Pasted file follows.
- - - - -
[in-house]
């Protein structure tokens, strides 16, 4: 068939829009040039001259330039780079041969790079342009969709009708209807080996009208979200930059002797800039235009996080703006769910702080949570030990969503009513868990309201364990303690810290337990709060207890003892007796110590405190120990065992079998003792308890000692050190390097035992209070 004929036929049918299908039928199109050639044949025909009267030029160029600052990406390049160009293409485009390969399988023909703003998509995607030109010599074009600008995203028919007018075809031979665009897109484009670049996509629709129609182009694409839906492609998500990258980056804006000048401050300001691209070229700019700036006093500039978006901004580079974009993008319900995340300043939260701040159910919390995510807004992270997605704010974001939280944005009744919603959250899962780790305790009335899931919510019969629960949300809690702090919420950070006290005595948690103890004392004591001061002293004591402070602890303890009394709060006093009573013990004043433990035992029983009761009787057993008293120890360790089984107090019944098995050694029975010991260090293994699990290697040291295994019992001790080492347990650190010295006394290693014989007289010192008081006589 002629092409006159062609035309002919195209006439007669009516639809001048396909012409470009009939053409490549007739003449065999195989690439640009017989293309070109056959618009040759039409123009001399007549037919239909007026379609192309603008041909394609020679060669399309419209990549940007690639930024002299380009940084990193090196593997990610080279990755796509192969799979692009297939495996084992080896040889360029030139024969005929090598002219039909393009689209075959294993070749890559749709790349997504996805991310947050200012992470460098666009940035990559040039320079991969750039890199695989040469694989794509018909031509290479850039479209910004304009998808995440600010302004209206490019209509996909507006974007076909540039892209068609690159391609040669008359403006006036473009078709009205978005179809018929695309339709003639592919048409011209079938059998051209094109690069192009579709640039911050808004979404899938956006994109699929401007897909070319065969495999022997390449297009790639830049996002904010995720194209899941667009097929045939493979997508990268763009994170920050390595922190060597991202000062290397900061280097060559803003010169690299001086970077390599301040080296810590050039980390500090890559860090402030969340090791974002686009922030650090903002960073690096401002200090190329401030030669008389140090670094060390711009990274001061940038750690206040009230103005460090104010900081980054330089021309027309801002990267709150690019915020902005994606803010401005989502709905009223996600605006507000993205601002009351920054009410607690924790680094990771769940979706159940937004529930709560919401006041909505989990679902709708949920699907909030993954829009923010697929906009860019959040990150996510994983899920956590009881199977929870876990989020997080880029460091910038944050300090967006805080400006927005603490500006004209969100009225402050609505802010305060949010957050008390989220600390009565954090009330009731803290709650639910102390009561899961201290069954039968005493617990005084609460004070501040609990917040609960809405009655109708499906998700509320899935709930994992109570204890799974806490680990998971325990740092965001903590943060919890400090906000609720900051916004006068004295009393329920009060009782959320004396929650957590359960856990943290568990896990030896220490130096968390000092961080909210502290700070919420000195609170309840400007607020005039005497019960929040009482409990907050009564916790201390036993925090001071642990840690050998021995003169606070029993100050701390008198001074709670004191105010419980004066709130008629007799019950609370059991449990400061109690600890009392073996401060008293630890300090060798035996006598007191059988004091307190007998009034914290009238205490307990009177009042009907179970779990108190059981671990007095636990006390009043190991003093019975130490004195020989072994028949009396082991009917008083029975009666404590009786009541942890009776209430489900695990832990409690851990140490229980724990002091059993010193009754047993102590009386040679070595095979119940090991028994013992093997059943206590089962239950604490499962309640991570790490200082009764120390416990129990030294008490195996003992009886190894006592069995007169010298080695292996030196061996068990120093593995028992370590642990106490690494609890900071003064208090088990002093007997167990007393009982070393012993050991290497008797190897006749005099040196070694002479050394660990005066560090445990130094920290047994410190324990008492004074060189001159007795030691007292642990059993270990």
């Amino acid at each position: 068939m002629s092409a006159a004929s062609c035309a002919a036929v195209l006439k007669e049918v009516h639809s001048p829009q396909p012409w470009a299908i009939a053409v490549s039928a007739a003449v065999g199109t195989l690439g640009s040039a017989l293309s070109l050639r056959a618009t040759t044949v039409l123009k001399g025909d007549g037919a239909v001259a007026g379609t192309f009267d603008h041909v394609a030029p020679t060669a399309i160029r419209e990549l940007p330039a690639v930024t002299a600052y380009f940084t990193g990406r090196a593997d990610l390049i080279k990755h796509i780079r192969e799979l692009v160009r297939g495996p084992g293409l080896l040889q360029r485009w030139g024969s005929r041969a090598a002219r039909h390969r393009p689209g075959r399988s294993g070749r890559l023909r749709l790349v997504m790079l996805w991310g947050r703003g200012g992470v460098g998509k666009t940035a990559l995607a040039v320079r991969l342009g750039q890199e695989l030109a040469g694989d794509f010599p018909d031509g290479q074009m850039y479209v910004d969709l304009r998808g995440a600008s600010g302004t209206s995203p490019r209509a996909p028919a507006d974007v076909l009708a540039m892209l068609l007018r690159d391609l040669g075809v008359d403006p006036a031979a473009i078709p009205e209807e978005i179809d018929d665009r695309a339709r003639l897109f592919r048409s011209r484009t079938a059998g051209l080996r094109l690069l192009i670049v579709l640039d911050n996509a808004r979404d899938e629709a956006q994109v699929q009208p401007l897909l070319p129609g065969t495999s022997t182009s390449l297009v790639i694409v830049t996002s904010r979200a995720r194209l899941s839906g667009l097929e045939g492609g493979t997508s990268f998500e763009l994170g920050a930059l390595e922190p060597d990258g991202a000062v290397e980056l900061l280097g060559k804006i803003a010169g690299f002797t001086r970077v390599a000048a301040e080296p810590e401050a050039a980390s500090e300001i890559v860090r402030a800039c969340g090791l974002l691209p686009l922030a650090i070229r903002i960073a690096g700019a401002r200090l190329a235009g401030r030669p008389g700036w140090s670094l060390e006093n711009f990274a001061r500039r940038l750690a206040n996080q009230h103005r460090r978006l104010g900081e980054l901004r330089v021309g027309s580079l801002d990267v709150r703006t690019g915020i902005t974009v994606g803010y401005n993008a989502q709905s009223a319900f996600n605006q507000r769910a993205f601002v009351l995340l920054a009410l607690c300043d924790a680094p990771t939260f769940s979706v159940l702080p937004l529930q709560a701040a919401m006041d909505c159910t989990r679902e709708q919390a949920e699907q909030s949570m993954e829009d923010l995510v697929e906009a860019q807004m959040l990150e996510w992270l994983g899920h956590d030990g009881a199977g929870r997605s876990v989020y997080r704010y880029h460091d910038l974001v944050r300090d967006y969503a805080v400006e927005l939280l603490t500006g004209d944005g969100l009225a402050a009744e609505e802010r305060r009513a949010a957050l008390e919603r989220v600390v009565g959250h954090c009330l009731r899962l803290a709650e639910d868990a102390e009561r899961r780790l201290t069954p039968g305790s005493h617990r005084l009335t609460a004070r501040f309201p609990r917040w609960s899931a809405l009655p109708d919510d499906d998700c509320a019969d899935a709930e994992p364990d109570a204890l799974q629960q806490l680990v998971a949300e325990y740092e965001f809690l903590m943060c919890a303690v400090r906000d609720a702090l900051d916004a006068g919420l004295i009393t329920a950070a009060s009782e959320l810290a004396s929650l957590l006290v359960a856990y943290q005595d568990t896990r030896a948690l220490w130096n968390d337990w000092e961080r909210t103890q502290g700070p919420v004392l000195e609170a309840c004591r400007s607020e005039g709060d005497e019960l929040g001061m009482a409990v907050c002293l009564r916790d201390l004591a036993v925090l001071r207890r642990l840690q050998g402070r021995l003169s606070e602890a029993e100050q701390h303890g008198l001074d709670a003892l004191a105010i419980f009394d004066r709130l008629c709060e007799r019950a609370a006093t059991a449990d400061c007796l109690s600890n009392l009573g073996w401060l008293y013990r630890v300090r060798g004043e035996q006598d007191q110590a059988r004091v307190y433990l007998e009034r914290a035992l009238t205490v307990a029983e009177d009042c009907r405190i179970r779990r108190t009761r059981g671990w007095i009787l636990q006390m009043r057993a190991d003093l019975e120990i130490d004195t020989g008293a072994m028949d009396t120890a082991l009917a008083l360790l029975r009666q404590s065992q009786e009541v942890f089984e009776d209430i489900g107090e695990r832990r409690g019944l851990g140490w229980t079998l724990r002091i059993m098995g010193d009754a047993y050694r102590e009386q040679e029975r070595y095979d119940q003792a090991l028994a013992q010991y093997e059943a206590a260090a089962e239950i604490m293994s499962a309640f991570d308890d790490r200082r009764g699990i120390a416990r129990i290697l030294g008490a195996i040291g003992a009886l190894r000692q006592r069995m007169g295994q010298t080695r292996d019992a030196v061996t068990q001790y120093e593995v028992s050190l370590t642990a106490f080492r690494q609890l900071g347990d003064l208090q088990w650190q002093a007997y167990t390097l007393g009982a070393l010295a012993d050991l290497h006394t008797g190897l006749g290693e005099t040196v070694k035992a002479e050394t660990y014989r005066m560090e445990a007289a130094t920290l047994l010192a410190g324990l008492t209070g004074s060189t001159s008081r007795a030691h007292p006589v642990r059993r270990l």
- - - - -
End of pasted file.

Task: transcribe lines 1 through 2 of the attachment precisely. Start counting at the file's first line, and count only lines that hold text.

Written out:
[in-house]
């Protein structure tokens, strides 16, 4: 068939829009040039001259330039780079041969790079342009969709009708209807080996009208979200930059002797800039235009996080703006769910702080949570030990969503009513868990309201364990303690810290337990709060207890003892007796110590405190120990065992079998003792308890000692050190390097035992209070 004929036929049918299908039928199109050639044949025909009267030029160029600052990406390049160009293409485009390969399988023909703003998509995607030109010599074009600008995203028919007018075809031979665009897109484009670049996509629709129609182009694409839906492609998500990258980056804006000048401050300001691209070229700019700036006093500039978006901004580079974009993008319900995340300043939260701040159910919390995510807004992270997605704010974001939280944005009744919603959250899962780790305790009335899931919510019969629960949300809690702090919420950070006290005595948690103890004392004591001061002293004591402070602890303890009394709060006093009573013990004043433990035992029983009761009787057993008293120890360790089984107090019944098995050694029975010991260090293994699990290697040291295994019992001790080492347990650190010295006394290693014989007289010192008081006589 002629092409006159062609035309002919195209006439007669009516639809001048396909012409470009009939053409490549007739003449065999195989690439640009017989293309070109056959618009040759039409123009001399007549037919239909007026379609192309603008041909394609020679060669399309419209990549940007690639930024002299380009940084990193090196593997990610080279990755796509192969799979692009297939495996084992080896040889360029030139024969005929090598002219039909393009689209075959294993070749890559749709790349997504996805991310947050200012992470460098666009940035990559040039320079991969750039890199695989040469694989794509018909031509290479850039479209910004304009998808995440600010302004209206490019209509996909507006974007076909540039892209068609690159391609040669008359403006006036473009078709009205978005179809018929695309339709003639592919048409011209079938059998051209094109690069192009579709640039911050808004979404899938956006994109699929401007897909070319065969495999022997390449297009790639830049996002904010995720194209899941667009097929045939493979997508990268763009994170920050390595922190060597991202000062290397900061280097060559803003010169690299001086970077390599301040080296810590050039980390500090890559860090402030969340090791974002686009922030650090903002960073690096401002200090190329401030030669008389140090670094060390711009990274001061940038750690206040009230103005460090104010900081980054330089021309027309801002990267709150690019915020902005994606803010401005989502709905009223996600605006507000993205601002009351920054009410607690924790680094990771769940979706159940937004529930709560919401006041909505989990679902709708949920699907909030993954829009923010697929906009860019959040990150996510994983899920956590009881199977929870876990989020997080880029460091910038944050300090967006805080400006927005603490500006004209969100009225402050609505802010305060949010957050008390989220600390009565954090009330009731803290709650639910102390009561899961201290069954039968005493617990005084609460004070501040609990917040609960809405009655109708499906998700509320899935709930994992109570204890799974806490680990998971325990740092965001903590943060919890400090906000609720900051916004006068004295009393329920009060009782959320004396929650957590359960856990943290568990896990030896220490130096968390000092961080909210502290700070919420000195609170309840400007607020005039005497019960929040009482409990907050009564916790201390036993925090001071642990840690050998021995003169606070029993100050701390008198001074709670004191105010419980004066709130008629007799019950609370059991449990400061109690600890009392073996401060008293630890300090060798035996006598007191059988004091307190007998009034914290009238205490307990009177009042009907179970779990108190059981671990007095636990006390009043190991003093019975130490004195020989072994028949009396082991009917008083029975009666404590009786009541942890009776209430489900695990832990409690851990140490229980724990002091059993010193009754047993102590009386040679070595095979119940090991028994013992093997059943206590089962239950604490499962309640991570790490200082009764120390416990129990030294008490195996003992009886190894006592069995007169010298080695292996030196061996068990120093593995028992370590642990106490690494609890900071003064208090088990002093007997167990007393009982070393012993050991290497008797190897006749005099040196070694002479050394660990005066560090445990130094920290047994410190324990008492004074060189001159007795030691007292642990059993270990």